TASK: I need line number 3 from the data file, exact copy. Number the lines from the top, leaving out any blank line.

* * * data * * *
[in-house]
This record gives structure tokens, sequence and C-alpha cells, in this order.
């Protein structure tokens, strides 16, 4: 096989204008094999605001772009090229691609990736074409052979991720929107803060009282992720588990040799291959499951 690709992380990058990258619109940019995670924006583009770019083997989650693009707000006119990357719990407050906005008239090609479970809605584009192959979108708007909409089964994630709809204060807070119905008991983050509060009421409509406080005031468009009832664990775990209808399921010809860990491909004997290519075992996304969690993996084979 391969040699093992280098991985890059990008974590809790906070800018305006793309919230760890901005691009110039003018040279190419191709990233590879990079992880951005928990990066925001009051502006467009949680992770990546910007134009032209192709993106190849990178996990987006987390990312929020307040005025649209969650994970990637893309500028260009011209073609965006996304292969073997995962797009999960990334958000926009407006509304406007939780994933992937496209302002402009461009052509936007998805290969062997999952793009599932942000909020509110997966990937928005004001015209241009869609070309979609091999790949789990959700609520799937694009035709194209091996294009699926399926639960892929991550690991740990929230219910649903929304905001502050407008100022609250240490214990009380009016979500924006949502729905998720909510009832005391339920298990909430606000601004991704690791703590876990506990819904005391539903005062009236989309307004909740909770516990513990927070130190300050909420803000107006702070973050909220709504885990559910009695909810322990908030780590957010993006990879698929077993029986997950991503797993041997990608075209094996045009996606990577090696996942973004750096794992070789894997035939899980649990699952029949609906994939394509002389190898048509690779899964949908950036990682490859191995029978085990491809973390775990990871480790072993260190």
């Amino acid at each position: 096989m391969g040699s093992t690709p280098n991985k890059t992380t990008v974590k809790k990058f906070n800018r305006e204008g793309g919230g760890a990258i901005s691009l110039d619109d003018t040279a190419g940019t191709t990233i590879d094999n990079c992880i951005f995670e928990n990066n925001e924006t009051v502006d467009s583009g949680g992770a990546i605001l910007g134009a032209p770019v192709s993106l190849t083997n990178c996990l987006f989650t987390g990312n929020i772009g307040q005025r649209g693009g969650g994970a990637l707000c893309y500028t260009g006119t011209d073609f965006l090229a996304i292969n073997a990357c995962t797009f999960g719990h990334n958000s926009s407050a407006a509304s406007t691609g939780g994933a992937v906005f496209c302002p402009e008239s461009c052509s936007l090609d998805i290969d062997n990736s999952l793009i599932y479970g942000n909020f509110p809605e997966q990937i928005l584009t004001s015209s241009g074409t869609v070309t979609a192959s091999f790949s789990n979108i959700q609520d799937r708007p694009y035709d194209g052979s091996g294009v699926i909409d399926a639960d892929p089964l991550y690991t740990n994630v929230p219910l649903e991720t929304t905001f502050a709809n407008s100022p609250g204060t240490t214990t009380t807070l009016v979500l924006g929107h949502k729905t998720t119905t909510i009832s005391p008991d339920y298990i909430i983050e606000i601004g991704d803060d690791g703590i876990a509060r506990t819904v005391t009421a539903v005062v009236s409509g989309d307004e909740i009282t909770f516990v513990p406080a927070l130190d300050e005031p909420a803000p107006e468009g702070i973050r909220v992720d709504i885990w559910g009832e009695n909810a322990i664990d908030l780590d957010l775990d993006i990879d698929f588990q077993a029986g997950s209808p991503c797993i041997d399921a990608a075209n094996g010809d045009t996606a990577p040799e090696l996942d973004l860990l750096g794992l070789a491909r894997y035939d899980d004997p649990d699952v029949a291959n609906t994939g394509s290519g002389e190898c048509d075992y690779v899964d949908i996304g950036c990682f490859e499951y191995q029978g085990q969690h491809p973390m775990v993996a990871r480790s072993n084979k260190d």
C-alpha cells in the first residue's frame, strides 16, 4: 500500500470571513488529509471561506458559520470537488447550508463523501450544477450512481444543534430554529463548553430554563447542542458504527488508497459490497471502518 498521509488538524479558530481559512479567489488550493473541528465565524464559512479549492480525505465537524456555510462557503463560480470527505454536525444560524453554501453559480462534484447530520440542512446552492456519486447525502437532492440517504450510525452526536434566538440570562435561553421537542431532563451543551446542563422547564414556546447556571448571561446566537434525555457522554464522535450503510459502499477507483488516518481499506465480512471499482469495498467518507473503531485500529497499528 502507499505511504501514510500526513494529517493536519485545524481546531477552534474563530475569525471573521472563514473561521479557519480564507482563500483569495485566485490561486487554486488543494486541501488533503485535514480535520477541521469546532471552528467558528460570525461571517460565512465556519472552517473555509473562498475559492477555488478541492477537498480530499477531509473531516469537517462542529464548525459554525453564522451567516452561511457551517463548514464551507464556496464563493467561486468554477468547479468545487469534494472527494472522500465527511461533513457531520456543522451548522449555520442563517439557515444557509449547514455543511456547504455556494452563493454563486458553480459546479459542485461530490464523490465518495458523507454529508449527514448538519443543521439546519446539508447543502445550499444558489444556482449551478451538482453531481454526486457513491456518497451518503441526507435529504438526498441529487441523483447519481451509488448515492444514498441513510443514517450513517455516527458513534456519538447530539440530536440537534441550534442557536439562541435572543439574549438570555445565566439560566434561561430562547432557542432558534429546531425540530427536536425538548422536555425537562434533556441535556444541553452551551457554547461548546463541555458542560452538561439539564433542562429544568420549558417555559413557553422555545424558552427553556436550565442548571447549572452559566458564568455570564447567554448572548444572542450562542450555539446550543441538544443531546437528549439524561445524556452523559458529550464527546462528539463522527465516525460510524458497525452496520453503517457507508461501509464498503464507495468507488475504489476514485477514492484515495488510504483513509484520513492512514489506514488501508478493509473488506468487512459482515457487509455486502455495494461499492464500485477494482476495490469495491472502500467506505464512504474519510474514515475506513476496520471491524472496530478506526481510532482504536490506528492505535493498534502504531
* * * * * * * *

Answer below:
């Protein structure tokens, strides 16, 4: 096989204008094999605001772009090229691609990736074409052979991720929107803060009282992720588990040799291959499951 690709992380990058990258619109940019995670924006583009770019083997989650693009707000006119990357719990407050906005008239090609479970809605584009192959979108708007909409089964994630709809204060807070119905008991983050509060009421409509406080005031468009009832664990775990209808399921010809860990491909004997290519075992996304969690993996084979 391969040699093992280098991985890059990008974590809790906070800018305006793309919230760890901005691009110039003018040279190419191709990233590879990079992880951005928990990066925001009051502006467009949680992770990546910007134009032209192709993106190849990178996990987006987390990312929020307040005025649209969650994970990637893309500028260009011209073609965006996304292969073997995962797009999960990334958000926009407006509304406007939780994933992937496209302002402009461009052509936007998805290969062997999952793009599932942000909020509110997966990937928005004001015209241009869609070309979609091999790949789990959700609520799937694009035709194209091996294009699926399926639960892929991550690991740990929230219910649903929304905001502050407008100022609250240490214990009380009016979500924006949502729905998720909510009832005391339920298990909430606000601004991704690791703590876990506990819904005391539903005062009236989309307004909740909770516990513990927070130190300050909420803000107006702070973050909220709504885990559910009695909810322990908030780590957010993006990879698929077993029986997950991503797993041997990608075209094996045009996606990577090696996942973004750096794992070789894997035939899980649990699952029949609906994939394509002389190898048509690779899964949908950036990682490859191995029978085990491809973390775990990871480790072993260190």